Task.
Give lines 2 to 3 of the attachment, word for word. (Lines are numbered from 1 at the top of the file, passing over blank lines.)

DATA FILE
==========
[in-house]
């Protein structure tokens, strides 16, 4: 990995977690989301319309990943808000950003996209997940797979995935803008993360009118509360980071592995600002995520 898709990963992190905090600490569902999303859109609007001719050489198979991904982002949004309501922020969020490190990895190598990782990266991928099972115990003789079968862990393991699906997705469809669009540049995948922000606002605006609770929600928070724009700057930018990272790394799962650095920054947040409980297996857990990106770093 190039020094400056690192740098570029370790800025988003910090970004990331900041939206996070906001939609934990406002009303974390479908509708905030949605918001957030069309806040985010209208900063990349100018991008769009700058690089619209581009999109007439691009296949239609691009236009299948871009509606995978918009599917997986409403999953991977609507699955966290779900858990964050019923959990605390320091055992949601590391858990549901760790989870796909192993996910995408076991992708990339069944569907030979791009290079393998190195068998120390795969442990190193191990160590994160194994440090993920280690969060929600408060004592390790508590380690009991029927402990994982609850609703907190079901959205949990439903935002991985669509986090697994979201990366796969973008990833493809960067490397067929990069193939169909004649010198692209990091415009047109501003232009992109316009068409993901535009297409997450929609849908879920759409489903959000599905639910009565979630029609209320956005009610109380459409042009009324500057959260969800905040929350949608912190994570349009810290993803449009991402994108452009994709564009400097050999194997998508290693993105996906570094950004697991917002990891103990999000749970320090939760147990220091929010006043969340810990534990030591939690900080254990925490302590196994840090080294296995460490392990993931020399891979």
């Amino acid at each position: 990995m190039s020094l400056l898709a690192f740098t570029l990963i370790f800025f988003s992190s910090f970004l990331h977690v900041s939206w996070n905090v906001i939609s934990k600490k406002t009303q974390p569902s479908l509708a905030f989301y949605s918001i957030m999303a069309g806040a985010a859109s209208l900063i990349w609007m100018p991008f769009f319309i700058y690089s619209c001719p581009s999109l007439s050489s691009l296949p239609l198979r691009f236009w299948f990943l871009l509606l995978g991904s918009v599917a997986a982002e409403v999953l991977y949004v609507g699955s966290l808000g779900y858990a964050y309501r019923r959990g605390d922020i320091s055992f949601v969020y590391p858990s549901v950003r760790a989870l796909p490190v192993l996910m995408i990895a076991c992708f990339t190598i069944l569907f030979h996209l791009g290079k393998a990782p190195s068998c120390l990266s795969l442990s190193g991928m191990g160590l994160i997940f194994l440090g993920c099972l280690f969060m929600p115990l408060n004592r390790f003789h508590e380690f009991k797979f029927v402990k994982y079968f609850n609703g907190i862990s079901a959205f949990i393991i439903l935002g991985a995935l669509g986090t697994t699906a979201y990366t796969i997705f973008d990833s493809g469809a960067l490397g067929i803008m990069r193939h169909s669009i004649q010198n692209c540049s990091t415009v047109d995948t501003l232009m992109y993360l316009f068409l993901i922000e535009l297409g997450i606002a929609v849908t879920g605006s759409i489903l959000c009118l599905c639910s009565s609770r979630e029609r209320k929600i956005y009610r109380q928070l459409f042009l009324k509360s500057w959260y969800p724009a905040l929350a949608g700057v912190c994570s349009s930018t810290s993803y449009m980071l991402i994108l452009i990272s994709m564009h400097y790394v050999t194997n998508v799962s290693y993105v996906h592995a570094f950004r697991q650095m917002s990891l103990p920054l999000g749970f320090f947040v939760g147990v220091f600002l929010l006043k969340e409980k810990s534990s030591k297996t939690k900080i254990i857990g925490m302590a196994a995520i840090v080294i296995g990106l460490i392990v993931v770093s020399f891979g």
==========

């Protein structure tokens, strides 16, 4: 990995977690989301319309990943808000950003996209997940797979995935803008993360009118509360980071592995600002995520 898709990963992190905090600490569902999303859109609007001719050489198979991904982002949004309501922020969020490190990895190598990782990266991928099972115990003789079968862990393991699906997705469809669009540049995948922000606002605006609770929600928070724009700057930018990272790394799962650095920054947040409980297996857990990106770093 190039020094400056690192740098570029370790800025988003910090970004990331900041939206996070906001939609934990406002009303974390479908509708905030949605918001957030069309806040985010209208900063990349100018991008769009700058690089619209581009999109007439691009296949239609691009236009299948871009509606995978918009599917997986409403999953991977609507699955966290779900858990964050019923959990605390320091055992949601590391858990549901760790989870796909192993996910995408076991992708990339069944569907030979791009290079393998190195068998120390795969442990190193191990160590994160194994440090993920280690969060929600408060004592390790508590380690009991029927402990994982609850609703907190079901959205949990439903935002991985669509986090697994979201990366796969973008990833493809960067490397067929990069193939169909004649010198692209990091415009047109501003232009992109316009068409993901535009297409997450929609849908879920759409489903959000599905639910009565979630029609209320956005009610109380459409042009009324500057959260969800905040929350949608912190994570349009810290993803449009991402994108452009994709564009400097050999194997998508290693993105996906570094950004697991917002990891103990999000749970320090939760147990220091929010006043969340810990534990030591939690900080254990925490302590196994840090080294296995460490392990993931020399891979």
């Amino acid at each position: 990995m190039s020094l400056l898709a690192f740098t570029l990963i370790f800025f988003s992190s910090f970004l990331h977690v900041s939206w996070n905090v906001i939609s934990k600490k406002t009303q974390p569902s479908l509708a905030f989301y949605s918001i957030m999303a069309g806040a985010a859109s209208l900063i990349w609007m100018p991008f769009f319309i700058y690089s619209c001719p581009s999109l007439s050489s691009l296949p239609l198979r691009f236009w299948f990943l871009l509606l995978g991904s918009v599917a997986a982002e409403v999953l991977y949004v609507g699955s966290l808000g779900y858990a964050y309501r019923r959990g605390d922020i320091s055992f949601v969020y590391p858990s549901v950003r760790a989870l796909p490190v192993l996910m995408i990895a076991c992708f990339t190598i069944l569907f030979h996209l791009g290079k393998a990782p190195s068998c120390l990266s795969l442990s190193g991928m191990g160590l994160i997940f194994l440090g993920c099972l280690f969060m929600p115990l408060n004592r390790f003789h508590e380690f009991k797979f029927v402990k994982y079968f609850n609703g907190i862990s079901a959205f949990i393991i439903l935002g991985a995935l669509g986090t697994t699906a979201y990366t796969i997705f973008d990833s493809g469809a960067l490397g067929i803008m990069r193939h169909s669009i004649q010198n692209c540049s990091t415009v047109d995948t501003l232009m992109y993360l316009f068409l993901i922000e535009l297409g997450i606002a929609v849908t879920g605006s759409i489903l959000c009118l599905c639910s009565s609770r979630e029609r209320k929600i956005y009610r109380q928070l459409f042009l009324k509360s500057w959260y969800p724009a905040l929350a949608g700057v912190c994570s349009s930018t810290s993803y449009m980071l991402i994108l452009i990272s994709m564009h400097y790394v050999t194997n998508v799962s290693y993105v996906h592995a570094f950004r697991q650095m917002s990891l103990p920054l999000g749970f320090f947040v939760g147990v220091f600002l929010l006043k969340e409980k810990s534990s030591k297996t939690k900080i254990i857990g925490m302590a196994a995520i840090v080294i296995g990106l460490i392990v993931v770093s020399f891979g």